Teenage Substance Use at Schools
May 9, 2014 0 Comments
Rebellion during the teenage years can take many different forms. While transitioning from childhood to adulthood, adolescents often struggle to achieve the independence they want and push back against the rules and restrictions imposed on them by adults. For some teenagers, small acts of rebellion such as watching TV longer than allowed is enough. Other teenagers rebel even more, getting in trouble at school, at home, and even with the law.
Drinking and using drugs are typical acts of teenage rebellion, and often happen at parties and other social events. A survey indicates that approximately 9.5 percent of Americans aged between 12 and 17 have used an illicit drug in the past month, and 12.9 percent report drinking alcohol in the past month. Some of these teenagers also abuse these substances while at school. In fact, about 9 percent of students admit to using drugs or alcohol on school property. A recent study has shown that this act of rebellion may actually be a cry for help rather than merely problematic behavior.
Researchers analyzed data from the 2011 Youth Risk Behavior Survey, which is a nationally representative survey of more than 15,000 high school students. This survey is conducted every two years by the federal Centers for Disease Control and Prevention (CDC) as a way to monitor the behaviors and conditions that impact the health of teenagers. The survey includes questions about drug and alcohol use, as well as other types of risky behavior.
Analysis of the responses revealed that these students were also engaged in some of the other nine behaviors associated with serious health risks, including driving under the influence (or riding in a car with an intoxicated driver), getting into fights, bringing a weapon to school, being under the influence of drugs or alcohol the last time they engaged in sexual intercourse, experiencing intimate partner violence, being forced to have sexual intercourse, being depressed, having suicidal thoughts, and attempting suicide.
Both male and female students have a higher risk of exhibiting one of these nine risks when they consume substances on campus as well as off-campus. For example, students who drink or use drugs on campus have a 64 percent chance of being in a car with an intoxicated driver, a 46 percent chance of having clinical depression, a 25 percent chance of being involved in intimate partner violence, and a 25 percent chance of attempting suicide.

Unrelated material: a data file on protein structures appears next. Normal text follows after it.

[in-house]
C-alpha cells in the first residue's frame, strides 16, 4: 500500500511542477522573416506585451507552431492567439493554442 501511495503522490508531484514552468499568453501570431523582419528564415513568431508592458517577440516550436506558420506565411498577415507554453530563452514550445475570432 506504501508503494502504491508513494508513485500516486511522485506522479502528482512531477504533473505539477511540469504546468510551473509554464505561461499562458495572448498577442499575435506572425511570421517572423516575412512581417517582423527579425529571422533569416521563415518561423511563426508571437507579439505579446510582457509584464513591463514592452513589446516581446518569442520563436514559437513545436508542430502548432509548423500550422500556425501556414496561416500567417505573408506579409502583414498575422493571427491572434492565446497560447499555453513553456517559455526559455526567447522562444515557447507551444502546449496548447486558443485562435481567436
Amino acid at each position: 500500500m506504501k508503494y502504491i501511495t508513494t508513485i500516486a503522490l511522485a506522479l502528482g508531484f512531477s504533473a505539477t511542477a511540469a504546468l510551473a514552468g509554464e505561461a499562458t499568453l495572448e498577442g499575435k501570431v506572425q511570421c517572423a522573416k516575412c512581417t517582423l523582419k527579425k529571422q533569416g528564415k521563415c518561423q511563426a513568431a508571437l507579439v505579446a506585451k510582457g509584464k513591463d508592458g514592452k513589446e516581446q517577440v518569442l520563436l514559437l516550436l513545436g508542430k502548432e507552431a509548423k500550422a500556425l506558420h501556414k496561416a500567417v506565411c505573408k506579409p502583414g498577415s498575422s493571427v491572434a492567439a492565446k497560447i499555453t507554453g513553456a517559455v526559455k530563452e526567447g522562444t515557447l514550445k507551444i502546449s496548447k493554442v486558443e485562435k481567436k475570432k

This report shows that using substances at school is more than just an act by a bad student. These students most likely have experienced trauma, emotional distress, or a psychological condition that requires psychosocial assessment and support. Merely punishing the students may actually exacerbate the problem, rather than providing them with the help they need. As lead author Rebecca N. Dudovitz, MD, MS, FAAP, assistant professor of pediatrics at Mattel Children’s Hospital UCLA and the UCLA Children’s Discovery & Innovation Institute, stated:
“When a student is found using substances at school, we should think of it as a sign that a child needs help. Given the strong association of at-school substance use with some very serious and dangerous health risks, like having experienced sexual trauma and attempting suicide, we should not dismiss at-school substance use as just another school infraction. Instead, it may be a truly urgent call for caring adults to get involved and help that student access appropriate services.”
Although some teenage rebellion is healthy, and even necessary, to help adolescents bloom into adults, there are serious, problematic behaviors in which teenagers engage that must be addressed appropriately in order to ensure that any underlying problems are adequately managed. Finding the right way to prevent, address, and manage these situations will help to curb the behavior patterns and allow the students to grow into the adults they are meant to be. Merely punishing bad behavior might not provide benefits to the students, and may even continue the cycle of problematic behavior. Providing students with the right therapeutic interventions, which could include school counseling, psychotherapy, or a therapeutic boarding school depending on the severity of the problem, will give the right type of support for the students to be able to overcome the underlying conditions fueling the problematic behavior and have a brighter future.